Enrolling in a mini-mester can be an amazing opportunity, allowing students to immerse themselves in intensive, active learning within a short time frame. Before making a decision there are a few things you should take into account. 

We have compiled a list of some of the most common advantages and disadvantages of mini-mesters.


Having the possibility of early graduation 

Mini-mesters allow students to gain extra credits in a shorter time. If you take one mini-mester class per year for four years of college/university, you may be 12 credit hours ahead of schedule, potentially allowing you to graduate a semester early.

Small classes

Typically, mini-mester classes are smaller in size, allowing more one-on-one interaction between students and their professors and opening up greater mentorship and learning opportunities.

Focusing on a certain subject 

A summer mini-mester is the perfect opportunity for students to dive deeper into subjects they're passionate about without having to worry about juggling their regular semester.  


Managing your time and work

The short-term nature of mini-mesters means professors have to cover a lot of information in a limited amount of time. So, to have a successful mini-mester, you must be attentive during class and should try your best not to fall behind.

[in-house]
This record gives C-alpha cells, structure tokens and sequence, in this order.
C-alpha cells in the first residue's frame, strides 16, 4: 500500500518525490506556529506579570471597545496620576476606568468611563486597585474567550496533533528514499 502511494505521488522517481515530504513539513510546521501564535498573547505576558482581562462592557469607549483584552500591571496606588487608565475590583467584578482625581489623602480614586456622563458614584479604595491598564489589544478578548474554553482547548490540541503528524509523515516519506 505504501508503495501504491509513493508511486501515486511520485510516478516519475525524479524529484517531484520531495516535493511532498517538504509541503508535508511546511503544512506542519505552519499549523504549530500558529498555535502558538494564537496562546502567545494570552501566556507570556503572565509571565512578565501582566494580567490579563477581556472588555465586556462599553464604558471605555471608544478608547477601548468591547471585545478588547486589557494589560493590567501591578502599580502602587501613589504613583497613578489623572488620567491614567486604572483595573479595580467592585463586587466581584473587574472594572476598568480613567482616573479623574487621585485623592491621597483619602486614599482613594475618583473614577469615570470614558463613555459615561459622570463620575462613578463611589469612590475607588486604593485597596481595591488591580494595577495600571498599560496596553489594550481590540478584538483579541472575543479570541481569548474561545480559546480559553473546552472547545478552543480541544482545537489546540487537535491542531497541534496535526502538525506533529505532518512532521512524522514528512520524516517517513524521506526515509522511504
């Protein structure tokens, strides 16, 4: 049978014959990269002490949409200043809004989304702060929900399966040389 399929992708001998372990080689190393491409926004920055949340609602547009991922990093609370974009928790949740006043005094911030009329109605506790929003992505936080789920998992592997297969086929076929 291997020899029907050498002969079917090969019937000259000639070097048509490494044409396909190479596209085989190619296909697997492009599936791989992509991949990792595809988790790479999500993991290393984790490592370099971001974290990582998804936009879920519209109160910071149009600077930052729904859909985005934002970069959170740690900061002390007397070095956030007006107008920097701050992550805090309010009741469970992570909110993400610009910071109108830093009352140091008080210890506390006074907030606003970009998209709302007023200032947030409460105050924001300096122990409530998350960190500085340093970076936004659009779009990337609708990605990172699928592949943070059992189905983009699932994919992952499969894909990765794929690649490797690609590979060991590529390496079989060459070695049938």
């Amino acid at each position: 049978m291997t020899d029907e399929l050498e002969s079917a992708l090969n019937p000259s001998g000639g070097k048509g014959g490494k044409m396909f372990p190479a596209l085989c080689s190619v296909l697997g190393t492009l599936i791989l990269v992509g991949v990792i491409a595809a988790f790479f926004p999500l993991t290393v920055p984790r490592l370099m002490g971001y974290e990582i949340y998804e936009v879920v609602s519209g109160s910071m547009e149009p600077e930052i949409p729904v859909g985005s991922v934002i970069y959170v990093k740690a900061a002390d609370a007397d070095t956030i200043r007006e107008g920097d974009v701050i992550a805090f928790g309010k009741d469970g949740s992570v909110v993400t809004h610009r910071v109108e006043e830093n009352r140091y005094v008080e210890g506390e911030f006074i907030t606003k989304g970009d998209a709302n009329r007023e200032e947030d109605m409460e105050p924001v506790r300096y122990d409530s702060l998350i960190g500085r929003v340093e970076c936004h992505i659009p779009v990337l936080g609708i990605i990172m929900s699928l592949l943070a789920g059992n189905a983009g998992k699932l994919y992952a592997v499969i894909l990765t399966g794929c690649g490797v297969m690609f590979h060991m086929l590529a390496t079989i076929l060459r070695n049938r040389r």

Longer classes

The overall duration of a mini-mester is shorter than a typical semester. However, to complete the course in a shorter time frame, the class timings are designed to be longer. 

And so, if you’re a student that has a short attention span, mini-mesters may not be the best option for you.

List of community colleges offering mini-mesters

Students can earn college credits between semesters by opting for mini-mesters at community colleges. 

Community colleges across the United States offer online and in-person mini-mesters in a variety of subjects and start dates to help students accelerate their graduation, maintain momentum, and make use of their time off. We've listed a few community colleges for you that offer mini-terms to earn credits.

Central New Mexico Community College

Central New Mexico Community College is the largest higher education institution in New Mexico in terms of undergraduate enrollment, with over 22,000 learners. 

CNM offers associate degrees, certificates & college credit courses  in over 100 disciplines of study, as well as expedited, non-credit skills training in mini-mesters/terms, which connects learners to high-demand jobs in the region's economy.

Middlesex Community College

Middlesex Community College is a public institution located in Middletown, Connecticut. It has a total of 2547 students enrolled. MCC has an excellent teaching history of over 20 years & award-winning online education. The academic year at the institution is divided into semesters. 

MCC is offering mini-mesters to help students fit education into their busy schedules by providing flexible, low-cost, and expedited sessions that allow them to complete general requirements faster and transfer credits sooner. 

Pima Community College 

Pima Community College is Southern Arizona’s premier source of training for adult learners who seek to quickly gain skills and credentials. It has several locations around Tucson so it is easily accessed and offers online classes in 16-week regular or mini-terms .